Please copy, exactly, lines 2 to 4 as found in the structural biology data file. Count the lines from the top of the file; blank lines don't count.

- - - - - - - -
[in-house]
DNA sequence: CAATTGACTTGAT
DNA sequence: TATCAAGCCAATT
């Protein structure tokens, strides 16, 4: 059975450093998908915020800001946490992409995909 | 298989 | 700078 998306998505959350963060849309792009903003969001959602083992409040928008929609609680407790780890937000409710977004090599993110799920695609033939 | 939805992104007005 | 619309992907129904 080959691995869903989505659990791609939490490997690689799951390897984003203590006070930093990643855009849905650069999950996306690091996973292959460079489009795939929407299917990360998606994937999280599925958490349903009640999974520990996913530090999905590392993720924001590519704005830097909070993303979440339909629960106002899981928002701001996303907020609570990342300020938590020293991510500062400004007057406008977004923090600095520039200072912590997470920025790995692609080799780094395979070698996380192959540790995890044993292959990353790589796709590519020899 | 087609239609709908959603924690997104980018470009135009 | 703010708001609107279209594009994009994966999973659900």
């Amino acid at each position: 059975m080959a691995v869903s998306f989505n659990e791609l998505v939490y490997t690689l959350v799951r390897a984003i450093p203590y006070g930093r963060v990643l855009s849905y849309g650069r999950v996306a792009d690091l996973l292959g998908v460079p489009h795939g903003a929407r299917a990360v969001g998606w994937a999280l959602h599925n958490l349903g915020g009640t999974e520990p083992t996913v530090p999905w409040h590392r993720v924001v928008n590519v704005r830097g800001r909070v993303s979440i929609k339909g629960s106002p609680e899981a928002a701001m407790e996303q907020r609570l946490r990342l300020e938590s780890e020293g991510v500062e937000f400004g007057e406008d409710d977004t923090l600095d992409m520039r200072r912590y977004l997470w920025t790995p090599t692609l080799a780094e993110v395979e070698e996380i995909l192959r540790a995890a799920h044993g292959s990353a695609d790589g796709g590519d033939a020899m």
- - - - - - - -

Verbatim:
DNA sequence: CAATTGACTTGAT
DNA sequence: TATCAAGCCAATT
């Protein structure tokens, strides 16, 4: 059975450093998908915020800001946490992409995909 | 298989 | 700078 998306998505959350963060849309792009903003969001959602083992409040928008929609609680407790780890937000409710977004090599993110799920695609033939 | 939805992104007005 | 619309992907129904 080959691995869903989505659990791609939490490997690689799951390897984003203590006070930093990643855009849905650069999950996306690091996973292959460079489009795939929407299917990360998606994937999280599925958490349903009640999974520990996913530090999905590392993720924001590519704005830097909070993303979440339909629960106002899981928002701001996303907020609570990342300020938590020293991510500062400004007057406008977004923090600095520039200072912590997470920025790995692609080799780094395979070698996380192959540790995890044993292959990353790589796709590519020899 | 087609239609709908959603924690997104980018470009135009 | 703010708001609107279209594009994009994966999973659900």